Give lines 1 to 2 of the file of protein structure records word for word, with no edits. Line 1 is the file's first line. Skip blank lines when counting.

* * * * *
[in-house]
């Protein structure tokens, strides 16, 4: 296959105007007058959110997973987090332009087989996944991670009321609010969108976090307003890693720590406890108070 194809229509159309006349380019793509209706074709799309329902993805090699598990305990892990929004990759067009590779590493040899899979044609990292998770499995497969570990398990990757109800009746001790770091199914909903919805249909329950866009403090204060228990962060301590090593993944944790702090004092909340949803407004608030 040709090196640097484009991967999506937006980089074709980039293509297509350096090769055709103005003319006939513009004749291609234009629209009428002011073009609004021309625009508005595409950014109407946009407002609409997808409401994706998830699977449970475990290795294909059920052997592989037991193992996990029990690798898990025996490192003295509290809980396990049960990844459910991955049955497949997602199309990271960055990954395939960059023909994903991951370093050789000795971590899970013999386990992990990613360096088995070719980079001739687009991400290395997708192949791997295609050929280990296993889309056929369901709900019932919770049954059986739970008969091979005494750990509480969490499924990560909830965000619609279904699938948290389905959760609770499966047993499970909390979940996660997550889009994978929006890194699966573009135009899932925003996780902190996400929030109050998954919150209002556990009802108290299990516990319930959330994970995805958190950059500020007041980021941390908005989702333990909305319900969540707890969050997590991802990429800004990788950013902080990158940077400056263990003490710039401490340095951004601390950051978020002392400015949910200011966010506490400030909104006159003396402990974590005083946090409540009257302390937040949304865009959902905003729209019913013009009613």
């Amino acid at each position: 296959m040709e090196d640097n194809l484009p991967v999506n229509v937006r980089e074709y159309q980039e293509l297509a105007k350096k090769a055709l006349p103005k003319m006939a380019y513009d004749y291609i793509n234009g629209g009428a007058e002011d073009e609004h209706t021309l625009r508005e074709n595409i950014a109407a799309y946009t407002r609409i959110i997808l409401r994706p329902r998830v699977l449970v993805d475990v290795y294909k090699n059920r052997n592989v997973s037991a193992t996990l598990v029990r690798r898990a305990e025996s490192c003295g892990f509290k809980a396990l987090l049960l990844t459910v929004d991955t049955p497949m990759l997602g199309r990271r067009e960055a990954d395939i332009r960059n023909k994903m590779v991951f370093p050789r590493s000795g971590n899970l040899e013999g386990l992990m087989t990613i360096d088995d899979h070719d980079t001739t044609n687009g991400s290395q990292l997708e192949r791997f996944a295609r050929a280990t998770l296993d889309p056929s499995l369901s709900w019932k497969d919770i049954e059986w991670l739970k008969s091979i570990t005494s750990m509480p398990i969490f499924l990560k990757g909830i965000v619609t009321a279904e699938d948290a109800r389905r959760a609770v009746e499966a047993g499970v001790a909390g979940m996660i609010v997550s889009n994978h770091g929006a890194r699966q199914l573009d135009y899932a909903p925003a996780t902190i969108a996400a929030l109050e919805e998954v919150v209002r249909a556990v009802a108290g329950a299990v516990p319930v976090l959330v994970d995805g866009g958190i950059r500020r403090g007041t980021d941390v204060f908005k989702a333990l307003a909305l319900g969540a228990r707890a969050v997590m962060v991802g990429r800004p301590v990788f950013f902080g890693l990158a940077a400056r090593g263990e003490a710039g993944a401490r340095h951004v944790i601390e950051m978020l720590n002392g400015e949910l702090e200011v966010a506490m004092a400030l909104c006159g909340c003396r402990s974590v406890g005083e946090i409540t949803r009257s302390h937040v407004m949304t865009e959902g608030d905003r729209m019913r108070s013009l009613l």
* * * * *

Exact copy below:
[in-house]
């Protein structure tokens, strides 16, 4: 296959105007007058959110997973987090332009087989996944991670009321609010969108976090307003890693720590406890108070 194809229509159309006349380019793509209706074709799309329902993805090699598990305990892990929004990759067009590779590493040899899979044609990292998770499995497969570990398990990757109800009746001790770091199914909903919805249909329950866009403090204060228990962060301590090593993944944790702090004092909340949803407004608030 040709090196640097484009991967999506937006980089074709980039293509297509350096090769055709103005003319006939513009004749291609234009629209009428002011073009609004021309625009508005595409950014109407946009407002609409997808409401994706998830699977449970475990290795294909059920052997592989037991193992996990029990690798898990025996490192003295509290809980396990049960990844459910991955049955497949997602199309990271960055990954395939960059023909994903991951370093050789000795971590899970013999386990992990990613360096088995070719980079001739687009991400290395997708192949791997295609050929280990296993889309056929369901709900019932919770049954059986739970008969091979005494750990509480969490499924990560909830965000619609279904699938948290389905959760609770499966047993499970909390979940996660997550889009994978929006890194699966573009135009899932925003996780902190996400929030109050998954919150209002556990009802108290299990516990319930959330994970995805958190950059500020007041980021941390908005989702333990909305319900969540707890969050997590991802990429800004990788950013902080990158940077400056263990003490710039401490340095951004601390950051978020002392400015949910200011966010506490400030909104006159003396402990974590005083946090409540009257302390937040949304865009959902905003729209019913013009009613």